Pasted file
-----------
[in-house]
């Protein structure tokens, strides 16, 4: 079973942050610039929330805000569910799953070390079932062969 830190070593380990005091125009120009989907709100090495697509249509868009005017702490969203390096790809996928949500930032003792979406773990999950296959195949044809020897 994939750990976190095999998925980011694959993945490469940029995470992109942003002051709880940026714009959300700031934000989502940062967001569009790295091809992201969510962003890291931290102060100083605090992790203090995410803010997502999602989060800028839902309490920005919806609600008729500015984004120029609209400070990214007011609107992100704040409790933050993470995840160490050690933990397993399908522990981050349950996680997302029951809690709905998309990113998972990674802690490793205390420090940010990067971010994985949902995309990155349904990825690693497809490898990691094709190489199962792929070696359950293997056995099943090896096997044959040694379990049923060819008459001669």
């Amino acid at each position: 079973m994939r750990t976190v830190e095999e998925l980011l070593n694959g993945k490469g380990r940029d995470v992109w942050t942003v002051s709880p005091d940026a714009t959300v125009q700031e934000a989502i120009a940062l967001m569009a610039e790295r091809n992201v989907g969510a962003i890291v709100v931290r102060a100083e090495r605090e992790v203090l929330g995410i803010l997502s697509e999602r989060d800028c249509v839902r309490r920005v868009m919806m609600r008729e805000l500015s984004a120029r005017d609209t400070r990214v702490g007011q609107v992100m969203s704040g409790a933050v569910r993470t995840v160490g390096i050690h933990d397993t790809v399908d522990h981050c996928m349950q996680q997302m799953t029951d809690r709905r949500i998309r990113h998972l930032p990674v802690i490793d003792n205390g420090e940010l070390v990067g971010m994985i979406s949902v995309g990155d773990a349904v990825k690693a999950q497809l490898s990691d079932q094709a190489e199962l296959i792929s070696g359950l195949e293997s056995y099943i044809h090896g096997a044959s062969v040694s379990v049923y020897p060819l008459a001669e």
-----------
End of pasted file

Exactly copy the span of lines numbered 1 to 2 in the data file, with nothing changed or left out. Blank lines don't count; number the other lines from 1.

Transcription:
[in-house]
């Protein structure tokens, strides 16, 4: 079973942050610039929330805000569910799953070390079932062969 830190070593380990005091125009120009989907709100090495697509249509868009005017702490969203390096790809996928949500930032003792979406773990999950296959195949044809020897 994939750990976190095999998925980011694959993945490469940029995470992109942003002051709880940026714009959300700031934000989502940062967001569009790295091809992201969510962003890291931290102060100083605090992790203090995410803010997502999602989060800028839902309490920005919806609600008729500015984004120029609209400070990214007011609107992100704040409790933050993470995840160490050690933990397993399908522990981050349950996680997302029951809690709905998309990113998972990674802690490793205390420090940010990067971010994985949902995309990155349904990825690693497809490898990691094709190489199962792929070696359950293997056995099943090896096997044959040694379990049923060819008459001669």